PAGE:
Anyone who pretends to have a good idea of the amount of oil left in the ground is trying to fool us or themselves. Besides, shortages of hydrocarbons aren’t an externality so the market will create the proper incentives to switch to other sources of power. There is no market failure here for government to address.

If all you’re worried about is dwindling reserves then you’re worried about them increasing the cost of hydrocarbon-based power. The idea that the best response is raising the cost of hydrocarbon power is pretty bizarre.

"Fell spelt out Germany’s success with renewables. In 2000, when he and other parliamentarians pushed through a law to fast-track renewables markets, such sources contributed 6% to the national electricity mix; the target was 12% by 2010. Three years ahead of the target, they are approaching 14% – and have created 200,000 jobs in the process."

Have they created more jobs than would have been created if the free-market had invested the capital instead of it being forced by the state into the hands of renewables companies? Opportunity costs!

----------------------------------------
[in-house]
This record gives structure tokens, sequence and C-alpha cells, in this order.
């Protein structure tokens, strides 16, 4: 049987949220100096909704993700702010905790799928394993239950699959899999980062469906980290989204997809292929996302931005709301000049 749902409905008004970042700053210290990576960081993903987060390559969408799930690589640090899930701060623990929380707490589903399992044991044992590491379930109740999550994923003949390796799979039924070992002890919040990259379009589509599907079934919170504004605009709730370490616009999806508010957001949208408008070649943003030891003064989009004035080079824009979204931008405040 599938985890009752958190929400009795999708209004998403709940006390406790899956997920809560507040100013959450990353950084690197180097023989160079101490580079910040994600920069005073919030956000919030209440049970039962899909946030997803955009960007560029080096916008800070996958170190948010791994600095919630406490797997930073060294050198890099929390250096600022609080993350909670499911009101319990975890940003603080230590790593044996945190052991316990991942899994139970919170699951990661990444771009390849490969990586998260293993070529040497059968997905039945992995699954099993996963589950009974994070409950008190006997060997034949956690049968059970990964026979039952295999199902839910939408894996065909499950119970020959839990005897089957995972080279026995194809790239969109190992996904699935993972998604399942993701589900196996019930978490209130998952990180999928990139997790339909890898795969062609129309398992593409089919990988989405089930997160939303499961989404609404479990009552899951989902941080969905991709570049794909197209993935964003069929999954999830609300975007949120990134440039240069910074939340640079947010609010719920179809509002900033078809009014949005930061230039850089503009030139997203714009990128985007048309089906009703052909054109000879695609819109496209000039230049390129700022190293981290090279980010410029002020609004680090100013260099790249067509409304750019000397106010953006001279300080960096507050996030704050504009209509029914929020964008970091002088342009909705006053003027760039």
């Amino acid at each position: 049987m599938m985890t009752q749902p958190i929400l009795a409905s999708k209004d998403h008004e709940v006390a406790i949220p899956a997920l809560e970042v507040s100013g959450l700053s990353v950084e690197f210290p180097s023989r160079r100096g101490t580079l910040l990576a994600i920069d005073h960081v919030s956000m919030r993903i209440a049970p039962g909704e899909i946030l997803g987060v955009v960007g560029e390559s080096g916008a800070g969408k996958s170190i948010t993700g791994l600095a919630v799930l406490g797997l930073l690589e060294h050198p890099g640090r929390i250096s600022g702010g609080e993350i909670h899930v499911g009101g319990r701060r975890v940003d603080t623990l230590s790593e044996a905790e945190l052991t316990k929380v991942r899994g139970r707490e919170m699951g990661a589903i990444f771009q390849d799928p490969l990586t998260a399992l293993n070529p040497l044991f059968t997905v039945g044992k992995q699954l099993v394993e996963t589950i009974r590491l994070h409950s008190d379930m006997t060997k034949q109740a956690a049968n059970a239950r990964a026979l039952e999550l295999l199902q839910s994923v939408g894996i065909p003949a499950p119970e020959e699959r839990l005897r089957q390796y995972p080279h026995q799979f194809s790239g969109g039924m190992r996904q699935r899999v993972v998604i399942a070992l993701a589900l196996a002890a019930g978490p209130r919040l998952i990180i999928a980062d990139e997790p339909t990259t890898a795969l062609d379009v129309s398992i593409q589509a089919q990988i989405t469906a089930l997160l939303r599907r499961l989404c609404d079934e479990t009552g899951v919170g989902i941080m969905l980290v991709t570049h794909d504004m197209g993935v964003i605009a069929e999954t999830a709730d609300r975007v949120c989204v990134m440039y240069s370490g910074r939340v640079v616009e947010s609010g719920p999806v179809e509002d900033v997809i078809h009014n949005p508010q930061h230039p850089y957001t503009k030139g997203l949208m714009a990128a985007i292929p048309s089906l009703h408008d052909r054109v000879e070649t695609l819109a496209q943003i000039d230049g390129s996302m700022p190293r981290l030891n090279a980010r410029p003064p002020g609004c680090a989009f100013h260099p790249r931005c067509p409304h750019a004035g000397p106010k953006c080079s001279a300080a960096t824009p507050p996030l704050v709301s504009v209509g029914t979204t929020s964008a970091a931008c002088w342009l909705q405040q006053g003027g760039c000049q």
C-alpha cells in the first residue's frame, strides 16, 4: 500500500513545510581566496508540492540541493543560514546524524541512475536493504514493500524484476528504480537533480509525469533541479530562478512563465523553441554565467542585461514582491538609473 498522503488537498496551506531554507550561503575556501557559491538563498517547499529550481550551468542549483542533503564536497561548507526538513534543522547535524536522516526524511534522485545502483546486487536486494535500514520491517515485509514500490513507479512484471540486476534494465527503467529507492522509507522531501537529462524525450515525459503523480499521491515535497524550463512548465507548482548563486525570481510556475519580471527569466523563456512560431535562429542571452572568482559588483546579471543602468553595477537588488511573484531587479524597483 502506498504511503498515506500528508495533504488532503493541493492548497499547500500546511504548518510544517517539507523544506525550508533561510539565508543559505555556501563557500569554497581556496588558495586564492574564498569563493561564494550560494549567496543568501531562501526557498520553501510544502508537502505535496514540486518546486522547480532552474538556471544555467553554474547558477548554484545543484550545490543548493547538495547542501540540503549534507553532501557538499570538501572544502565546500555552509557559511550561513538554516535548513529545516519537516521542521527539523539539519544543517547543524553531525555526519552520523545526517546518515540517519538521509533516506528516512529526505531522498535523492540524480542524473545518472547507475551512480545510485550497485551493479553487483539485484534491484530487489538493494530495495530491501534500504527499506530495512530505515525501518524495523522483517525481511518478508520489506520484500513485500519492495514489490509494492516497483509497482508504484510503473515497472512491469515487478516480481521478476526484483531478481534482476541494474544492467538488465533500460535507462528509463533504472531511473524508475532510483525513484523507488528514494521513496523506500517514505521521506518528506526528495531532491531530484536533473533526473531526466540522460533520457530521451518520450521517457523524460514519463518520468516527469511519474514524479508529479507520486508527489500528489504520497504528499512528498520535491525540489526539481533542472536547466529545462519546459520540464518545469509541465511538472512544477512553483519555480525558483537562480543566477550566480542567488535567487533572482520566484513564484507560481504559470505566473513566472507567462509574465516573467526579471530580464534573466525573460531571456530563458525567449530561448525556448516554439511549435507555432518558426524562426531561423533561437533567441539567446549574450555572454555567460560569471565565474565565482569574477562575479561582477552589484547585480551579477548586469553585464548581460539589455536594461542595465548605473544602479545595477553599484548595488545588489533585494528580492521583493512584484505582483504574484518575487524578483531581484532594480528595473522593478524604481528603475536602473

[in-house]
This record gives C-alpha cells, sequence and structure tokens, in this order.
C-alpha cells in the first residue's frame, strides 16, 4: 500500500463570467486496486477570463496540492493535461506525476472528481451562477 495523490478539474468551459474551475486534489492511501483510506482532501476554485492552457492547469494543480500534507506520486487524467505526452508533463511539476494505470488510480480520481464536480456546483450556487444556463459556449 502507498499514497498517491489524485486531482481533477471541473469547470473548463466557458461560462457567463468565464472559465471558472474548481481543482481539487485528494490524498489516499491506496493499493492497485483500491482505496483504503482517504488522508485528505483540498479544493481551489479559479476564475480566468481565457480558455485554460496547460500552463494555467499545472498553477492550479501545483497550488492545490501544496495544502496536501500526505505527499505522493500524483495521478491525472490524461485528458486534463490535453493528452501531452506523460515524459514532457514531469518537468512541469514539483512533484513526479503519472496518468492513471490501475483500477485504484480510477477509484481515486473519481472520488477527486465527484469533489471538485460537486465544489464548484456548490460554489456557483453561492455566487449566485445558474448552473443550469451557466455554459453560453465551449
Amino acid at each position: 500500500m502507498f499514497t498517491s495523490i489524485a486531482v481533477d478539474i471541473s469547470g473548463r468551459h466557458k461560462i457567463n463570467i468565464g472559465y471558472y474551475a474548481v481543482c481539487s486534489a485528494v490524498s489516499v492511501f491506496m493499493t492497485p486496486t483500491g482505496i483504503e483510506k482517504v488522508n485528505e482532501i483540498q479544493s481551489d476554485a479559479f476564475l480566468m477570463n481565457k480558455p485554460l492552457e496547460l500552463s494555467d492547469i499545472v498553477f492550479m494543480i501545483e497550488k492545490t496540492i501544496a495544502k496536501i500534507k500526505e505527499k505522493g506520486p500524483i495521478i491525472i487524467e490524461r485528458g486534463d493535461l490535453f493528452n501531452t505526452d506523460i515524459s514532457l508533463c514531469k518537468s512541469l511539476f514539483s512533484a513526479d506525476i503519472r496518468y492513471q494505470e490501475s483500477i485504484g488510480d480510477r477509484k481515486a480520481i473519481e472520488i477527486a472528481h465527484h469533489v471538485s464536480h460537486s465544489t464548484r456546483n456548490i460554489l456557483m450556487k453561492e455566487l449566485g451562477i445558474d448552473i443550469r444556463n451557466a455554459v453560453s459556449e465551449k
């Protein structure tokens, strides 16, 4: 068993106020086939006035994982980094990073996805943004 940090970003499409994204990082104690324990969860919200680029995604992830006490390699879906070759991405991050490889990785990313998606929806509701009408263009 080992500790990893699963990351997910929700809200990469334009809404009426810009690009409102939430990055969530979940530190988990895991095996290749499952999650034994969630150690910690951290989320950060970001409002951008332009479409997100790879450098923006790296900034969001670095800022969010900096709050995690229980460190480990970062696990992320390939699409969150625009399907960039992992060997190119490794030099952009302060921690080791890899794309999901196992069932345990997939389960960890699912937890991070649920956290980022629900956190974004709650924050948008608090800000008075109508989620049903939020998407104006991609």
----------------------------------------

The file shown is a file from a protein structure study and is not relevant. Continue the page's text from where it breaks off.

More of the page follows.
"International investment patterns tell the story. Some $1 trillion, globally, will go into energy this year, and more than $100bn of that will be invested in renewables. Renewables make up just 2% of the global mix, excluding large hydropower schemes, and yet about a tenth of global energy investment now flows into them. Renewables companies are lining up to be quoted on stock exchanges, and those already listed have strong share prices. But as things stand, only a tiny proportion of this investment bonanza is heading into Britain."

Almost all of that development is utterly dependent on subsidies. It isn’t a competitive industry at all. What that means is that each country pays for the investment either from its exchequer or through a levy on energy production.